With the government issuing guidance on the plan to ease the lockdown, UK Music has called for the creation of a taskforce to help the industry.
While the publishing sector has not faced the immediate impact we’ve seen in some areas, it’s intricately connected to the music ecosystem so there will be an effect on everything from sync to collection societies. And the lockdown will even influence the type of songs that are getting written.
Here, Tim Hayes, senior creative manager – TV at Wise Music Group, looks at how the pandemic is going to change music publishing in the months and years ahead…
What steps is the company taking in response to the pandemic?
“Wise Music have closed all offices worldwide, with all employees working from home and all meetings taken via webcam or phone. Business is staying as normal and fluid as it is whilst in the office, and we’re finding cross-departmental communication is key to ensure we’re servicing our catalogues and writers in the best way possible.”
Streaming volumes have been affected during the global lockdown, is that a concern?
“Audio streaming is the primary way people consume music now, so the general decline is alarming for the industry as a whole. However, I think it may also be indicative that people are using other forms to connect with music, such as radio and personal record collections. Personally, I’ve been listening to the radio a lot more than usual and fallen back in love with it, as have a lot of people I talk to. I think that is because it gives a mixture of communication and interaction, which we all need right now, as well as brilliant curation of music with certain radio stations tailored almost perfectly to specific taste.”
I hope there will be an abundance of great music composed in the coming months
How has the TV/film and advertising sync market been affected for publishers?
“TV/film markets are very long term in general, so although filming may have halted, most pre- and post-production can still be carried out remotely meaning productions can continue working. Advertising has taken a hit due to the quick turnaround times and restrictions on shooting adverts. There has been an uplift in user-generated content adverts from brands in relation to the pandemic, which is interesting. But as a realistic short-term solution, I think there will be a lot of brands looking to re-licence their previous advertising campaigns.
“We’ve already lost some great TV opportunities to pitch and license music to in the 2020 Olympics, Euros, Premier League etc, and looking at the broader topic of TV broadcast, the BBC’s coverage of Glastonbury is usually a great promotional opportunity for artists to connect with new audiences. Should the lockdown carry over for longer than expected, there will certainly be a significant impact on the sync industry.”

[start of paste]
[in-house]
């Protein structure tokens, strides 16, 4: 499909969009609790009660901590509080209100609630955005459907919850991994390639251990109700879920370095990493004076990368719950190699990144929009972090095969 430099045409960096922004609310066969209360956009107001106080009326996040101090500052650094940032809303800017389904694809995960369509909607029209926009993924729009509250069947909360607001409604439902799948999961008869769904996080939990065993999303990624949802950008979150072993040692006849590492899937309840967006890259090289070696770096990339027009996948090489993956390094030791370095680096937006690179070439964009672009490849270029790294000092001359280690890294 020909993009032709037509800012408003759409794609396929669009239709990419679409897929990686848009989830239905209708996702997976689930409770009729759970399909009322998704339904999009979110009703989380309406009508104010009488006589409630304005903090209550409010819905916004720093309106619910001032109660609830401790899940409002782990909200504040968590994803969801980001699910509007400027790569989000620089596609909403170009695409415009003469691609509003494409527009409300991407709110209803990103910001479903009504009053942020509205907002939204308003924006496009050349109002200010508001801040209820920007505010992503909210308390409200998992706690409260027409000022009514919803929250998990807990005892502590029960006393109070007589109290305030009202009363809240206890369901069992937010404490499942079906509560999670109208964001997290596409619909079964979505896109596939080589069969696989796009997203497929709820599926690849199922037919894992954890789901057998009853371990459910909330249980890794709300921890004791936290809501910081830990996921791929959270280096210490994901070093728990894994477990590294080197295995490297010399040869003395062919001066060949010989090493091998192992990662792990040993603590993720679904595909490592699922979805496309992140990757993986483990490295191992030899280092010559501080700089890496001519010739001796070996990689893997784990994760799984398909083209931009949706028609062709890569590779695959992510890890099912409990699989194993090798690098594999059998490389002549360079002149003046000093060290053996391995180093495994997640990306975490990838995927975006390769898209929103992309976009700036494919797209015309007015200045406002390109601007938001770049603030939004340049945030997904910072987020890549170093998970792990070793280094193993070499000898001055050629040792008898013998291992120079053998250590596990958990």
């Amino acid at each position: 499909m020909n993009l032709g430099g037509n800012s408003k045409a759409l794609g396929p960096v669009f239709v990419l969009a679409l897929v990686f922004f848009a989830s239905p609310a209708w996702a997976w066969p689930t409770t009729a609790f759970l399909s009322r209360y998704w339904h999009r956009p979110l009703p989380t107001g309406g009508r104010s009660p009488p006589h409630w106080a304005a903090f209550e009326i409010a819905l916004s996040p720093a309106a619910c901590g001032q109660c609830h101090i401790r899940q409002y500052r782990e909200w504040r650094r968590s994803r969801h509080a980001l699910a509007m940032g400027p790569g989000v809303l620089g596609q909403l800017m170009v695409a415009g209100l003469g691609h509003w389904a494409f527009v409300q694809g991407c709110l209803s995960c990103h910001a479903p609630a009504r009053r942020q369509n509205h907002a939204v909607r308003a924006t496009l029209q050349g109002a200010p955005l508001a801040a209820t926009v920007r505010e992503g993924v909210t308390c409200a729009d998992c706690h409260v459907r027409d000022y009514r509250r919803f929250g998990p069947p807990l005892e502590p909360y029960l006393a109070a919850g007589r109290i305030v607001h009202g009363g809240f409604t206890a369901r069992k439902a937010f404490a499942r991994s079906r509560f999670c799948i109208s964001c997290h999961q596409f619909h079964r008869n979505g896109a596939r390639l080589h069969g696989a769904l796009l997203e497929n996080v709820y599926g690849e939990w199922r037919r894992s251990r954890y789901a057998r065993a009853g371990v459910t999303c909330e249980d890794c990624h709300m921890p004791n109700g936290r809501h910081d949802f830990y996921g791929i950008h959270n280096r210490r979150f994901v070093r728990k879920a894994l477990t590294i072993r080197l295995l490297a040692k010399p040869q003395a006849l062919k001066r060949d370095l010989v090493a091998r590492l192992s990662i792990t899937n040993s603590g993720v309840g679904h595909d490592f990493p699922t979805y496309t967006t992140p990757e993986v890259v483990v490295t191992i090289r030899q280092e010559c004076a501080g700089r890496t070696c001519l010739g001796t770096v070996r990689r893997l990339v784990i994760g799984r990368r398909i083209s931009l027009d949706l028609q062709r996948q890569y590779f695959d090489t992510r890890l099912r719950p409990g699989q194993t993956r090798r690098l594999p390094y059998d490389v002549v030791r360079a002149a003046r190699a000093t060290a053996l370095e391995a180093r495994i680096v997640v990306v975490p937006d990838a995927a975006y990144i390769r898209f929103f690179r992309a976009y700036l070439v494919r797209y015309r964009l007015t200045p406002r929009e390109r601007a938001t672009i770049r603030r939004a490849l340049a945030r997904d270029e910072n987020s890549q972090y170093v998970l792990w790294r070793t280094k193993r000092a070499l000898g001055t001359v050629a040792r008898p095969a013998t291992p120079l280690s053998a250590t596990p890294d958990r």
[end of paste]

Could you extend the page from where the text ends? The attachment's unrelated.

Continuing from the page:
Will the popularity of TV streaming at this time be good for publishing/sync in the long term, as services build a larger subscriber base?
“TV streaming has been growing at an extreme rate over the last five years and this will help to push it further. Where previously a household may have a subscription to one SVOD platform, the need for new content will push the public to subscribe to additional platforms, meaning that people may now have three or four SVOD platforms at once. The retention of these new subscribers when lockdown ends will be a big concern to all SVOD platforms and it will push them to create more unique and exciting content, and therefore, more commissions for composers and licensing opportunities for rights holders.
“One very interesting development with SVOD recently is the launch of Disney+ across Europe at the end of March. Without planning to do so, Disney+ has launched at a time when the need for content has never been greater. It is a perfect time to push the product to consumers, which I assume would have translated into a much higher level of subscribers than they initially expected.”
What do you think the long-term impact will be on the publishing sector?
“Publishing isn’t affected as badly as those sectors on the surface, but live is a huge part of our classical business and our writers’ work. There are various projects that some of our writers have been working on for 18+ months, such as ballets, theatre productions and worldwide premiere concerts being cancelled. In general, our writers are using this time wisely to write new music, discuss opportunities for future projects. Personally, I think – and hope – there will be an abundance of great music composed in the coming months, which will help to alleviate pressures that the current situation will bring over the next year or so.”
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